T-Mobile has announced the completion of its merger with Sprint, even though a review of the deal is pending in California.
On Wednesday, T-Mobile declared victory in its two-year-long ordeal to buy Sprint for $26 billion. On the same day, a DC District Court judge cleared the merger under the antitrust-focused Tunney Act.
The only barrier left standing is the California Public Utilities Commission; it’s slated to review the deal on April 16 in order for the merger to proceed in the US’s most populous state. However, T-Mobile has decided to forge ahead without that approval, so technically, the merger is only complete in 49 out of 50 US states.
Subscribers on the two carriers should expect no immediate changes. Monthly rates will remain the same, and both brands will continue to exist under the T-Mobile parent company. “For now, all customers will stay with the same Sprint and T-Mobile network, stores, and service they’ve been using,” the carrier said in a new website decided to the merger.
“Behind the scenes, the team’s working hard to bring it all together to create an amazing experience for customers of the new T-Mobile,” it added.
By merging with Sprint, the carrier says it’ll have more network capacity to deliver better cellular service to Americans across the country — although the benefits will take years to roll out. For example, the company is promising its 5G service will cover 99 percent of the population within six years, resulting in 100Mbps or higher speeds for most subscribers. For rural users, the speeds will reach 50Mbps and up.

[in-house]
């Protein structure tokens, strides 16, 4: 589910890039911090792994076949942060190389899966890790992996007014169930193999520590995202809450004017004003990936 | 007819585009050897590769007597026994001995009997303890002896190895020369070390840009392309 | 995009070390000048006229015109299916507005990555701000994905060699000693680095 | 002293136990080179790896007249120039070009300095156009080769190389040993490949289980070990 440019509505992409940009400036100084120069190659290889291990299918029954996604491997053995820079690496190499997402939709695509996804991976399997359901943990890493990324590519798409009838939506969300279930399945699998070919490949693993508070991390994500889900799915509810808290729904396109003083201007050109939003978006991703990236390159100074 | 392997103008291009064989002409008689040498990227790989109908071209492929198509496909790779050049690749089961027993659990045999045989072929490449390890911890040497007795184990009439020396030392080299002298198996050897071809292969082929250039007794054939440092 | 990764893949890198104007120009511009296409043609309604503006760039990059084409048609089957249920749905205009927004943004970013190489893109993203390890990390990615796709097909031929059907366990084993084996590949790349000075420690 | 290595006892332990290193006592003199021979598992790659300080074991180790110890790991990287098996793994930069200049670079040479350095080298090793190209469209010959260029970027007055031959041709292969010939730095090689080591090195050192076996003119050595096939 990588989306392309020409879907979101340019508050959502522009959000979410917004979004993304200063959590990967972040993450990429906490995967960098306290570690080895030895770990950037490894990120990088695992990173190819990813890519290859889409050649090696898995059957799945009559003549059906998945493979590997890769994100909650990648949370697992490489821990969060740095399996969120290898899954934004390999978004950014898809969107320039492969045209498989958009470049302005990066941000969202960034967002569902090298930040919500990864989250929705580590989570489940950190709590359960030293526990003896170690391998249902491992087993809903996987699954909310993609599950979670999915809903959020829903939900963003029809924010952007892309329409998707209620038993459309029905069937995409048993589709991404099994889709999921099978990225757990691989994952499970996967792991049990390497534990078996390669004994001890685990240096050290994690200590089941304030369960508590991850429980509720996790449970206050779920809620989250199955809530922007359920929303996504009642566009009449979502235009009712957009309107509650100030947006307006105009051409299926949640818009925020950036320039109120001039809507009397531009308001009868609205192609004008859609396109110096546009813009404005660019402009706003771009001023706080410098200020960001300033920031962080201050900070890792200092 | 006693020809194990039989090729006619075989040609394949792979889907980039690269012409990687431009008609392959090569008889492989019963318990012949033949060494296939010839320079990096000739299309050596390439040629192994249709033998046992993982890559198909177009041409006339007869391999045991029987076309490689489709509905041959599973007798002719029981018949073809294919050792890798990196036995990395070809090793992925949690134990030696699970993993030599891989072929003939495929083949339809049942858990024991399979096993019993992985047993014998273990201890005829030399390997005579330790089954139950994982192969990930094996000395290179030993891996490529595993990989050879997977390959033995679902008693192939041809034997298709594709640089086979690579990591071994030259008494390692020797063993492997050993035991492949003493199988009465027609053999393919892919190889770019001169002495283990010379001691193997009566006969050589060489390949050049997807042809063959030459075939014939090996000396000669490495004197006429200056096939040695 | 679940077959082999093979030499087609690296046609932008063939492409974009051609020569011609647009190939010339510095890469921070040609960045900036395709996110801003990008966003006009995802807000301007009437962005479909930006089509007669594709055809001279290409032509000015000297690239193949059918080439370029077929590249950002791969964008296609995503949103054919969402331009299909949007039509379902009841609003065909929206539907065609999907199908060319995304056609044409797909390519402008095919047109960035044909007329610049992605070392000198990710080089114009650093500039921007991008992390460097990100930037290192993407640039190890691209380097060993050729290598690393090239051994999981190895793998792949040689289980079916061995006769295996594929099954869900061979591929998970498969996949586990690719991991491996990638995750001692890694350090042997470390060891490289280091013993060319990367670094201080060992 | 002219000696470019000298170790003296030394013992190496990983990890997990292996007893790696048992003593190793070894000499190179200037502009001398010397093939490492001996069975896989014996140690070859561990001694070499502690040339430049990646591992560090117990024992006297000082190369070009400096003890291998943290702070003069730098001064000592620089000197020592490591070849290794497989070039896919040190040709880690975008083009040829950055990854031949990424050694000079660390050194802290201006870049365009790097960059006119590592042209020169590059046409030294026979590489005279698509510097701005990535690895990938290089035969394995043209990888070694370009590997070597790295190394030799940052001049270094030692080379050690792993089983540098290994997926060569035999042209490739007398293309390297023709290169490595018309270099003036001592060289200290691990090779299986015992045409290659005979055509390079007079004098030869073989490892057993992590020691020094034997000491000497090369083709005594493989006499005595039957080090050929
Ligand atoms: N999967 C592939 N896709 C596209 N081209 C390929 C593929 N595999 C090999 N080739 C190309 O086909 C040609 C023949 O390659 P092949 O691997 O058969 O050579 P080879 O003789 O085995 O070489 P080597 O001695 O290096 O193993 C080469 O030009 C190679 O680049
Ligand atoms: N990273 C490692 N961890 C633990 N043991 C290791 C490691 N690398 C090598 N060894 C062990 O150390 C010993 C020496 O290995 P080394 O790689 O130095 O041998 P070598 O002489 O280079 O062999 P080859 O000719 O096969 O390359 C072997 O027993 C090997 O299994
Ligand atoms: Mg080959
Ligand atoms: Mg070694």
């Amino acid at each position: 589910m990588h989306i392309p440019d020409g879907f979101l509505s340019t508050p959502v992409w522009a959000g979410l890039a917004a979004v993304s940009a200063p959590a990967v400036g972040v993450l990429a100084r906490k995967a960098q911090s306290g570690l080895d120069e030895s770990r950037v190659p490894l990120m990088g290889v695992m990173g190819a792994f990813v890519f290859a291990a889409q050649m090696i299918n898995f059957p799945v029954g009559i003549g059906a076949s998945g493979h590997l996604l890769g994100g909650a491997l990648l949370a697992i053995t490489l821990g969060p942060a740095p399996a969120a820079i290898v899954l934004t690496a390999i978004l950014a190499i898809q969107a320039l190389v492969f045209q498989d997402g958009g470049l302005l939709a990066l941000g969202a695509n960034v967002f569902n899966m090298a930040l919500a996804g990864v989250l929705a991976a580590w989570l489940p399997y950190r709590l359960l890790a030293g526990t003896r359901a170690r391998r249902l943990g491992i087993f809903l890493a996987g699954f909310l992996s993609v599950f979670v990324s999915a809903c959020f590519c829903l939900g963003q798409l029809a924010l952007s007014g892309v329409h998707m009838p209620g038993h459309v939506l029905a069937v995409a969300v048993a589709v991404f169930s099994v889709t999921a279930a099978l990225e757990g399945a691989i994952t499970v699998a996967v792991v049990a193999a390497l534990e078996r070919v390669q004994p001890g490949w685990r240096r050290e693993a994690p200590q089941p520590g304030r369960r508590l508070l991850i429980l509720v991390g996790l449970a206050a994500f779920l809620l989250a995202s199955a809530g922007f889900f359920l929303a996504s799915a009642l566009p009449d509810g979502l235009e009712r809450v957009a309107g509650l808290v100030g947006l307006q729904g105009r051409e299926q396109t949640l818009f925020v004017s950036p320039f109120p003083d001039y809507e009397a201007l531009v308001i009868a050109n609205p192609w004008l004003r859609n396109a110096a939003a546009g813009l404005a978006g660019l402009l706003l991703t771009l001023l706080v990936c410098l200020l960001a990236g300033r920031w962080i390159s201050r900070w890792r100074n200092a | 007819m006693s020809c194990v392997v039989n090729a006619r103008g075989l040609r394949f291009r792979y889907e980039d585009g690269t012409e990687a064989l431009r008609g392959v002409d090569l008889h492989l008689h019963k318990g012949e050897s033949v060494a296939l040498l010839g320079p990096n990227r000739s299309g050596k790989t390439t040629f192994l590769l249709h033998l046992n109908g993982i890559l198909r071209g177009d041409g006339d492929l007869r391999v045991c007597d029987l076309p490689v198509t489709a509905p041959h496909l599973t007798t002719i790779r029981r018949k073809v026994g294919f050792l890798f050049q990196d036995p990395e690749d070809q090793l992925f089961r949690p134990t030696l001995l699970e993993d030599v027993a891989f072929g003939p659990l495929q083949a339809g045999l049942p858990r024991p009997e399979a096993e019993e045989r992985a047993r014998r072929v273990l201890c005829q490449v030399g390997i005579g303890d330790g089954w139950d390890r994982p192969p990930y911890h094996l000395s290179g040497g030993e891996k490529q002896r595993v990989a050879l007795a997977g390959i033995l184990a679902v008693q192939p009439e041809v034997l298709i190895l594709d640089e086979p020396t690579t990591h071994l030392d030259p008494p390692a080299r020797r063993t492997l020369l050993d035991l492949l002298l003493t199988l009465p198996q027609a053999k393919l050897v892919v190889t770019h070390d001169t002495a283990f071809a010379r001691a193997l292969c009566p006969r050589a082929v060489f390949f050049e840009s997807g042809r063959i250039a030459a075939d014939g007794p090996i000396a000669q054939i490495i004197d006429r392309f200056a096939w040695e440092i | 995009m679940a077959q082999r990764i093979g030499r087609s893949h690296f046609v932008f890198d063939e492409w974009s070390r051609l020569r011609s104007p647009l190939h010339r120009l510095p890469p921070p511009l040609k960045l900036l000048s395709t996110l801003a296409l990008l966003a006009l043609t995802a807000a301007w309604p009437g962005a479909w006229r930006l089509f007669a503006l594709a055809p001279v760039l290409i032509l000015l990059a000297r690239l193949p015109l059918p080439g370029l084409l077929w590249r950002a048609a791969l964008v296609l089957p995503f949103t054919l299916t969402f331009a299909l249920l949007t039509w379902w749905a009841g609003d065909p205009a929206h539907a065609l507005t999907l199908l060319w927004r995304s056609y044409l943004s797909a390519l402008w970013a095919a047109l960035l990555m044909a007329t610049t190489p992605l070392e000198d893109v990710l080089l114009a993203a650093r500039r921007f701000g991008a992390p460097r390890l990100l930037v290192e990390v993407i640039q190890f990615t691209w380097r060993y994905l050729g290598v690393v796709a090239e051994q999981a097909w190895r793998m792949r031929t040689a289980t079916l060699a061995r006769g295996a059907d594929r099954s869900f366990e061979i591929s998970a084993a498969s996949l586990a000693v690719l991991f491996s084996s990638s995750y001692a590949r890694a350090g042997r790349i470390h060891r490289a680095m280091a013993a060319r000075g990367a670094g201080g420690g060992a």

In addition, T-Mobile says it’s going to expand into broadband services to give consumers another alternative to home internet cable providers. Details remain thin, but the company has previously said it plans to roll out a $50-a-month LTE-based service to millions of rural customers in the coming years.
The other big promise is on price. Despite gobbling up Sprint, T-Mobile says it’s going to offer strong cellular service to consumers at low monthly costs.
When the merger was announced in 2018, not everyone was on board. The Justice Department and attorneys general in almost a dozen US states objected to how the industry was consolidating the country’s cellular carriers from four major providers to three. They feared the ripple effects would result in less competition, and thus higher prices for consumers at a time when mobile internet and home broadband quality in the parts of the US is spotty at best.
So in response, T-Mobile renegotiated the deal to shed off the carrier’s prepaid cellular business assets so that Dish Network can enter the mobile carrier space as a fourth competitor. According to Dish, T-Mobile now has 90 days to divest the assets, which include Boost Mobile.
“We are eager to welcome Boost customers, employees and dealers, and look forward to delivering lower prices and increased competition in the prepaid market,” Dish said in a statement to Light Reading. Over time, the company plans on also building up its own 5G network, which is slated to cover 70 percent of the population by June 2023.
As for customers on T-Mobile and Sprint, the new merged company has created a dedicated FAQ site to answer your questions.